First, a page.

Cordyline stricta

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Slender Palm Lily
Cordyline stricta West Pennant Hills.jpg
Cordyline stricta at West Pennant Hills, Australia
Scientific classification e
Kingdom: Plantae
Clade: Angiosperms
Clade: Monocots
Order: Asparagales
Family: Asparagaceae
Subfamily: Lomandroideae
Genus: Cordyline
Species: C. stricta
Binomial name
Cordyline stricta
(Sims) Endl.[1]
Synonyms[2][3][4]

Dracaena stricta Sims (basionym)
Charlwoodia stricta (Sims) Sweet
Terminalis stricta (Sims) Kuntze

Cordyline stricta, known as the Slender Palm Lily,[5] or Narrow-leaved Palm Lily[6] (not to be confused with C. congesta, which is also known by this common name) is an evergreen Australian plant. A shrub to 5 metres tall found in wet sclerophyll forest and rainforest, usually on the coastal lowlands. From near Bilpin, New South Wales further north to Queensland.[6] C. stricta has become naturalised in Victoria.[7]

Description[edit]

Leaves are long and thin, 30 to 50 cm long, 1 to 2 cm wide. Mauve flowers form on panicles, 20 to 40 cm long. The flowering stem is 15 to 30 cm long. Fruit are purple to black, 10 to 15 mm in diameter. This is the only Australian species with black fruit.[6]

Uses[edit]

Gardening[edit]

Cordyline stricta is planted in gardens for its ornamental value.

Ecological[edit]

Cordyline stricta is a host plant for Yellow-streaked Swift caterpillars.[5]

References[edit]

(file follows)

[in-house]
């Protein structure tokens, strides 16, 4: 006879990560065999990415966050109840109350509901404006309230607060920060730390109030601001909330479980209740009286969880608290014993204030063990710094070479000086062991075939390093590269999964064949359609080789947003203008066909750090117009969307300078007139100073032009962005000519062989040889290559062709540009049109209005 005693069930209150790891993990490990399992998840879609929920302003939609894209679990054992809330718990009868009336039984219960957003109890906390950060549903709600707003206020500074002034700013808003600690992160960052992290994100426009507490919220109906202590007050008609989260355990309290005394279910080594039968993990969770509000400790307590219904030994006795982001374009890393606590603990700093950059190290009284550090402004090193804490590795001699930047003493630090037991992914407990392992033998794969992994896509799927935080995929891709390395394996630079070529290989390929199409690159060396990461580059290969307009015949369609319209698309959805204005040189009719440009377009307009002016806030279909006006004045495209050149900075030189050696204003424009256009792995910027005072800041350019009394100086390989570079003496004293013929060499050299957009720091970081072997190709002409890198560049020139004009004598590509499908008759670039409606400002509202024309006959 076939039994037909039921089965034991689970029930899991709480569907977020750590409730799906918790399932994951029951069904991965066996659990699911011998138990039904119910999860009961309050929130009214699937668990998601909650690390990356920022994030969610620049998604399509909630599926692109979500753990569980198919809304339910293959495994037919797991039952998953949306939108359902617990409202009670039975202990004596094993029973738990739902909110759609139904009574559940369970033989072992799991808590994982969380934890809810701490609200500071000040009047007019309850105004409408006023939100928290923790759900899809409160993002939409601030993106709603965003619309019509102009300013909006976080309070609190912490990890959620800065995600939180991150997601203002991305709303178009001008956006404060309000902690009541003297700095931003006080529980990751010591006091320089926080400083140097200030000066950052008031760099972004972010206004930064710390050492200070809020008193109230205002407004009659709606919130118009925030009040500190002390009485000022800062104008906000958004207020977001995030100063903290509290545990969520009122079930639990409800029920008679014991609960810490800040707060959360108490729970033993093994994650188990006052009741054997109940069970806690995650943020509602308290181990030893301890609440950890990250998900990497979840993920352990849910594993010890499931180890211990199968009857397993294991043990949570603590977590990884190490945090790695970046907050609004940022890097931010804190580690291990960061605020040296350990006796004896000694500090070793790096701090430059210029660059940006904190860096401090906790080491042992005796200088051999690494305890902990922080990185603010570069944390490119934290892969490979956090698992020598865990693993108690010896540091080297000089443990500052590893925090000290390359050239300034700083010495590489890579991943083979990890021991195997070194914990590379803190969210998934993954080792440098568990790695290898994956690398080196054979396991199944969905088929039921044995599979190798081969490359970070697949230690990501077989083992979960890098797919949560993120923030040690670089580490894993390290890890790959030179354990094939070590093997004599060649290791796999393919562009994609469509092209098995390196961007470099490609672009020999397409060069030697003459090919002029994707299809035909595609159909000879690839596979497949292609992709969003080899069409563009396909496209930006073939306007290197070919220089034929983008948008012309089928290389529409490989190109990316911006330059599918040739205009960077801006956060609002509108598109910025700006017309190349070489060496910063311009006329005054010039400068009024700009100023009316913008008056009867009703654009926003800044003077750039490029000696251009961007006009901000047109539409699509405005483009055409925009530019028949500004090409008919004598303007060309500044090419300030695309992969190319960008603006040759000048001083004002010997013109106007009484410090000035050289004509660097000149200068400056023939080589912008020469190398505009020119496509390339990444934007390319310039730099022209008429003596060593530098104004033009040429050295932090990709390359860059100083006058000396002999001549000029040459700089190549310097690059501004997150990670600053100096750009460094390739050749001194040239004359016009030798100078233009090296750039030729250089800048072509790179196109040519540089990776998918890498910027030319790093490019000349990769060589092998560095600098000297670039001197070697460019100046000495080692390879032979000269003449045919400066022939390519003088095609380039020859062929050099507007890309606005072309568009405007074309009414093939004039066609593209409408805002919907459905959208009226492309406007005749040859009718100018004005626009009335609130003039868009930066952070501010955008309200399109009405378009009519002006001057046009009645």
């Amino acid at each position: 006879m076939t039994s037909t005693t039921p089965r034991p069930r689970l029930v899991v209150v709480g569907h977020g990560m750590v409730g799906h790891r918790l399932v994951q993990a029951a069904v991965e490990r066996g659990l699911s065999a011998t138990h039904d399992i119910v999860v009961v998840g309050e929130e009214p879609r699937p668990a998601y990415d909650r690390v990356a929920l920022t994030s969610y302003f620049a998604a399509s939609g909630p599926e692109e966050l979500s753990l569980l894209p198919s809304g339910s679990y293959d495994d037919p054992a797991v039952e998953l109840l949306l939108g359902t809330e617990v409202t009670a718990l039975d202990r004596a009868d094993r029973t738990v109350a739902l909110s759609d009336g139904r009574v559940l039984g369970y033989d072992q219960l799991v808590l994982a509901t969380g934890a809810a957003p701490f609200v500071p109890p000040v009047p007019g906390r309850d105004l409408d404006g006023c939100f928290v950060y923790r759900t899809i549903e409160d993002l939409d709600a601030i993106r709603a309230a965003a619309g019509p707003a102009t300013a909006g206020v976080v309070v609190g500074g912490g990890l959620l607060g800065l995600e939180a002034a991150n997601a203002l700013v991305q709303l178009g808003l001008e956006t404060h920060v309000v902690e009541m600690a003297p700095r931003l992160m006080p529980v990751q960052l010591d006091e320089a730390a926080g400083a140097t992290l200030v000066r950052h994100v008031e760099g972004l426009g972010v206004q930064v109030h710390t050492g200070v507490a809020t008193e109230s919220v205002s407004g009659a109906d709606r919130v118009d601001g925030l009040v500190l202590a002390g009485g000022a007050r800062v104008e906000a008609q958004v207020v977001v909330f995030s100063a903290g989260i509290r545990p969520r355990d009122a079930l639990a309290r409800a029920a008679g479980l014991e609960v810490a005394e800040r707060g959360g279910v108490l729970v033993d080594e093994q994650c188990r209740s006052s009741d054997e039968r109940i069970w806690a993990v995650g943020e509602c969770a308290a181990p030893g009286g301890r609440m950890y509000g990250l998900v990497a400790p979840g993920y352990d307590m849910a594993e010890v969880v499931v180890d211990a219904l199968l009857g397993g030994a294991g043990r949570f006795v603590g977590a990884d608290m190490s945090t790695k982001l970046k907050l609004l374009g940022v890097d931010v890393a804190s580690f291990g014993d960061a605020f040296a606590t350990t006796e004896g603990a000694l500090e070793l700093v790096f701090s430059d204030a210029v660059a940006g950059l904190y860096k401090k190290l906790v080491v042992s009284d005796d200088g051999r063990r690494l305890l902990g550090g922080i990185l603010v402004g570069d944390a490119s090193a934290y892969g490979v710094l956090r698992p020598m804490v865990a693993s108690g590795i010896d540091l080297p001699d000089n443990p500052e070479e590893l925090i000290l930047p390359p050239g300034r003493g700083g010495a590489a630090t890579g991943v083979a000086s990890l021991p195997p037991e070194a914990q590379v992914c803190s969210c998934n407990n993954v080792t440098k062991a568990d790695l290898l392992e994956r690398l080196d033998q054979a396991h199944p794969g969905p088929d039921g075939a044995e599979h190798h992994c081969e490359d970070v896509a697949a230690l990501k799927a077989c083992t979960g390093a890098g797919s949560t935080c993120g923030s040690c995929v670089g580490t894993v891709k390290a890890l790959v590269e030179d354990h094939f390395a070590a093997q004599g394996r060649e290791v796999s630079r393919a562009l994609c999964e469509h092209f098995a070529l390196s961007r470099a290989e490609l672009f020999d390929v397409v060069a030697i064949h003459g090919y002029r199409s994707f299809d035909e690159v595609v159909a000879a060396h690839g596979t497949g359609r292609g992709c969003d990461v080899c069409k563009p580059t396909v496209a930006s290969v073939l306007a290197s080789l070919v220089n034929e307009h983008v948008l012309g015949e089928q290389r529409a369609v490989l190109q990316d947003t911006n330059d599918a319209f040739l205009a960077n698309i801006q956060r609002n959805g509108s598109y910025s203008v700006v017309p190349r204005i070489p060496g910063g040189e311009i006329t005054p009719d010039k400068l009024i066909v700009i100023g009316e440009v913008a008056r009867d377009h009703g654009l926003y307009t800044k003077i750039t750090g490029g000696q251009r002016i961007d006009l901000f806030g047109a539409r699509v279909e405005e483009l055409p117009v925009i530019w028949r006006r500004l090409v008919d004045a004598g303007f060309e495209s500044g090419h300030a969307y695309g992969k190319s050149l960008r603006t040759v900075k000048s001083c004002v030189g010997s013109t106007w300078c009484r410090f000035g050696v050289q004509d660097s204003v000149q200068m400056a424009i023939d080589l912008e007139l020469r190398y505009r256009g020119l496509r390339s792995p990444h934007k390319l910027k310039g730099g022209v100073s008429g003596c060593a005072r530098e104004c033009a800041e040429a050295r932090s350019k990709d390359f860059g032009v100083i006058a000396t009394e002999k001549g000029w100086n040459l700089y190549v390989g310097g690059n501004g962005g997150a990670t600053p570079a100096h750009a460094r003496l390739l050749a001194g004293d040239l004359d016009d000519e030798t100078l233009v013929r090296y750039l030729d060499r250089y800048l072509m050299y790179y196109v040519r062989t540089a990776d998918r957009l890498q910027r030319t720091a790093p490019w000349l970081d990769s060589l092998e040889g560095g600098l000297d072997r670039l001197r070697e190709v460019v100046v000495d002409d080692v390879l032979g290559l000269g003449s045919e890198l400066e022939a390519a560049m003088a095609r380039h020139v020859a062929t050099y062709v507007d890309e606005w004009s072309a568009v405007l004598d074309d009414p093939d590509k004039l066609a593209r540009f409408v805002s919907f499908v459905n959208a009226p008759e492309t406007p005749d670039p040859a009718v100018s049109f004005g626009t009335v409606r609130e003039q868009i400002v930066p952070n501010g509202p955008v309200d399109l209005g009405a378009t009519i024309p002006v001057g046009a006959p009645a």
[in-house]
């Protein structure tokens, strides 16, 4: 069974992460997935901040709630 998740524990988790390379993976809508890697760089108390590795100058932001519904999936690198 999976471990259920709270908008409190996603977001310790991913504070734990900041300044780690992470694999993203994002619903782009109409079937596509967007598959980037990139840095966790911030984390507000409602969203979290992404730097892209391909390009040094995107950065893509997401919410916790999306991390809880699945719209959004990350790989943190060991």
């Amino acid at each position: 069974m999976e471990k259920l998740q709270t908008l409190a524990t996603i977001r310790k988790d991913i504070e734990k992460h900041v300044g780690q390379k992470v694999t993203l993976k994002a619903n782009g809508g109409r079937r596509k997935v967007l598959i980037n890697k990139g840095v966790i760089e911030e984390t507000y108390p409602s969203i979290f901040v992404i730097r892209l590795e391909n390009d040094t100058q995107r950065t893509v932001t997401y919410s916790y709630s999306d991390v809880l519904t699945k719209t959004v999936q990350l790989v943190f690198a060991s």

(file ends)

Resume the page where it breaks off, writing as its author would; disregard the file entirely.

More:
1. ^  This plant, as treated by the Austrian botanist Stephan Endlicher as Cordyline stricta, was published in Annalen des Wiener Museums der Naturgeschichte, 1: 162. 1836. "Name - Cordyline stricta (Sims) Endl.". Tropicos. Saint Louis, Missouri: Missouri Botanical Garden. Retrieved 15 June 2011. 
  2. ^  Cordyline stricta was first described and published by botanist John Sims under the name Dracaena stricta, its basionym, in Botanical Magazine, 52: t. 2575. 1825. "Name - Dracaena stricta Sims". Tropicos. Saint Louis, Missouri: Missouri Botanical Garden. Retrieved 15 June 2011. 
  3. ^  Charlwoodia stricta was published in Flora Australasica, t. 18. 1827. "Name - Charlwoodia stricta (Sims) Sweet". Tropicos. Saint Louis, Missouri: Missouri Botanical Garden. Retrieved 15 June 2011. 
  4. ^  Terminalis stricta was published by the German botanist Otto Kuntze in Revisio Generum Plantarum, 2: 716. 1891. "Name - Terminalis stricta (Sims) Kuntze". Tropicos. Saint Louis, Missouri: Missouri Botanical Garden. Retrieved 15 June 2011. 
  5. ^ a b Don Herbison-Evans & Stella Crossley (6 July 2009). "Sabera dobboe (Plotz, 1885)". Coffs Harbour Butterfly House website. Bonville, NSW, Australia. Retrieved 15 June 2011. 
  6. ^ a b c G. J. Harden (1993). "Cordyline stricta Sims (Endl.)". PlantNET - NSW Flora Online. Retrieved 15 June 2011. 
  7. ^  GRIN (16 February 1996). "Cordyline stricta information from NPGS/GRIN". Taxonomy for Plants. National Germplasm Resources Laboratory, Beltsville, Maryland: USDA, ARS, National Genetic Resources Program. Retrieved 15 June 2011.